Music Directors and Composers
Music directors (also called conductors) lead orchestras and other musical groups during performances and recording sessions. Composers write and arrange original music in a variety of musical styles.
This is what you may be doing
  • Select musical arrangements and compositions to be performed for live audiences or recordings
  • Prepare for performances by reviewing and interpreting musical scores
  • Direct rehearsals to prepare for performances and recordings
  • Choose guest performers and soloists
  • Audition new performers or assist section leaders with auditions
  • Practice conducting to improve technique
  • Meet with potential donors and attend fundraisers

Music directors lead orchestras and other musical groups. They ensure that the musicians play with one coherent sound, balancing the timing, rhythm, and volume. Working with a variety of orchestras and musical groups, they give feedback to musicians and section leaders so that they can achieve the sound and style they want for the piece. Some composers use instruments to help them as they write music. Others use software that allows them to hear a piece without musicians.

Music directors may conduct youth orchestras or orchestras at colleges and universities. Some work with orchestras that accompany dance and opera companies. Composers typically do the following:

  • Write original music that orchestras, bands, and other musical groups perform
  • Arrange existing music into new compositions
  • Write lyrics for music or work with a lyricist
  • Meet with companies, orchestras, or other musical groups that are interested in commissioning a piece of music
  • Study and listen to music of various styles for inspiration
  • Work with musicians to record their music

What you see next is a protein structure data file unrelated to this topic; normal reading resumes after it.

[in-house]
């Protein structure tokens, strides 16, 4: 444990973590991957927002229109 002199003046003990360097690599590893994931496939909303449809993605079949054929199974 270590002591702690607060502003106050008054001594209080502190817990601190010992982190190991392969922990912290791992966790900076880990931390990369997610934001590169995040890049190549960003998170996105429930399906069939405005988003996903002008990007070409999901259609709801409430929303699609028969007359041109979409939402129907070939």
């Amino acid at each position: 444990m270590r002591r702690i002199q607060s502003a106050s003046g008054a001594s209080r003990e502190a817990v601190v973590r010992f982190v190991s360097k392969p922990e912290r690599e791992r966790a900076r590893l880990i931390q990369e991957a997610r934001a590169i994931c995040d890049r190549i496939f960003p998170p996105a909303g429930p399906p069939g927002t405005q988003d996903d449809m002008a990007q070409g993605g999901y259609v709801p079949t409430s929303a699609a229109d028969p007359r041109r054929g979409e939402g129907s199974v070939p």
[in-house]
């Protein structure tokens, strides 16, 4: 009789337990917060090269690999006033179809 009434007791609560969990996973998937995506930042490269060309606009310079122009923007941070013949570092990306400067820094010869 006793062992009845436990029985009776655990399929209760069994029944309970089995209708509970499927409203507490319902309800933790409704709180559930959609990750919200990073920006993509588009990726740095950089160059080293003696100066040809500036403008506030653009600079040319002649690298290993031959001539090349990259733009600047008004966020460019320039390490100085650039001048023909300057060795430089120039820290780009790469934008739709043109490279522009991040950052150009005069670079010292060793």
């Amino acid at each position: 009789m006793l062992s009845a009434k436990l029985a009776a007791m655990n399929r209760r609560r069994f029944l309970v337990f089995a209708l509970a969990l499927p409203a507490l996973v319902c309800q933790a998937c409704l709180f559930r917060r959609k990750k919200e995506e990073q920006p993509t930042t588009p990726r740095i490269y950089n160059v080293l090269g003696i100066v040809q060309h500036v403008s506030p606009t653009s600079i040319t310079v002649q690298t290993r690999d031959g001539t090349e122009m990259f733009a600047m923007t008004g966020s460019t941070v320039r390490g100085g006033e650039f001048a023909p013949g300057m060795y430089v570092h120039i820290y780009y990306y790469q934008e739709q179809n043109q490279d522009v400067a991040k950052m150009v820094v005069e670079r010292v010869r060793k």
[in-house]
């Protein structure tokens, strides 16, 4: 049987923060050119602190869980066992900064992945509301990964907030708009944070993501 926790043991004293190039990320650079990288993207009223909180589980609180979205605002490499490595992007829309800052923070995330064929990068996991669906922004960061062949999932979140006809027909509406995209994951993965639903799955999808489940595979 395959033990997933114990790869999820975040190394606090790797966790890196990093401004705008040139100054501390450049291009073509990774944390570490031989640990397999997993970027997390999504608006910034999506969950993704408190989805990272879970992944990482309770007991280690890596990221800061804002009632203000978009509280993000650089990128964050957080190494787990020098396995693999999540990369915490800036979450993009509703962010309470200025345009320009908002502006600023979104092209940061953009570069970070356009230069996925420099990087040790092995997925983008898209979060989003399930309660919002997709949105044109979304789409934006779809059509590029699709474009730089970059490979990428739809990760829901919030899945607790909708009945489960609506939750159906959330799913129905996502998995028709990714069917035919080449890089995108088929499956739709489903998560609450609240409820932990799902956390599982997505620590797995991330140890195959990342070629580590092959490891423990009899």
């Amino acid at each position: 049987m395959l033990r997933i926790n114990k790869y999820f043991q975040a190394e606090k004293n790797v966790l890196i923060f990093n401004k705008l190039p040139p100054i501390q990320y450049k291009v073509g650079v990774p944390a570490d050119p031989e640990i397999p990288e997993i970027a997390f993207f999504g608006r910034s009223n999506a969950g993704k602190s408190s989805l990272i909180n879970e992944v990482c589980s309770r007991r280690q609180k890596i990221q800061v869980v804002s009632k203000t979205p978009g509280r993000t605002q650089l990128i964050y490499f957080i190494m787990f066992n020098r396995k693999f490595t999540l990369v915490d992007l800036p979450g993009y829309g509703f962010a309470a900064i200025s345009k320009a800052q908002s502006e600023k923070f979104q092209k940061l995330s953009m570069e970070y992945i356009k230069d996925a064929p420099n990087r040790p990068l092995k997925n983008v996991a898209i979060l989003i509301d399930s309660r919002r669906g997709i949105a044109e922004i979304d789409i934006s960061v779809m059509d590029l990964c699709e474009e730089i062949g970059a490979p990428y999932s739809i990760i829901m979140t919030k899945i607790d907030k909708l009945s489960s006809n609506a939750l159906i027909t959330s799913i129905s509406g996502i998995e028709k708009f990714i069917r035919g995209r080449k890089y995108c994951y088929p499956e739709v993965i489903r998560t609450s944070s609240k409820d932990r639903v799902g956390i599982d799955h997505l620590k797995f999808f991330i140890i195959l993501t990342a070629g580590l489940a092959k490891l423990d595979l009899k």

Composers write music for a variety of musical groups and users. Some work in a particular style of music, such as classical, jazz, or rock. They also may write for musicals, operas, or other types of theatrical productions. Some composers write scores for movies or television; others write jingles for commercials. Many songwriters focus on composing music for popular audiences. Some composers are hired by music publishers and producers to write music for bands and groups that are under contract with the company.


A degree in music theory, music composition, or conducting is generally preferred for those who want to work as a conductor or classical composer. To enter these programs, applicants are typically required to submit recordings or audition in person or both. These programs teach students about music history and styles, as well as composing and conducting techniques. Information on degree programs is available from the National Association of Schools of Music. A bachelor’s degree is typically required for those who want to work as a choir director.

There are no specific educational requirements for those interested in writing popular music. These composers usually find employment by submitting recordings of their compositions to bands, singers, and music and movie studios. They may seek representation by an agent, who helps them find employment and performance opportunities.

Work Experience

Music directors and composers typically begin their musical training as a child, learning to play an instrument or sing. Music directors and composers who are interested in classical music may seek additional training through music camps and fellowships. These programs provide participants with classes, lessons, and performance opportunities.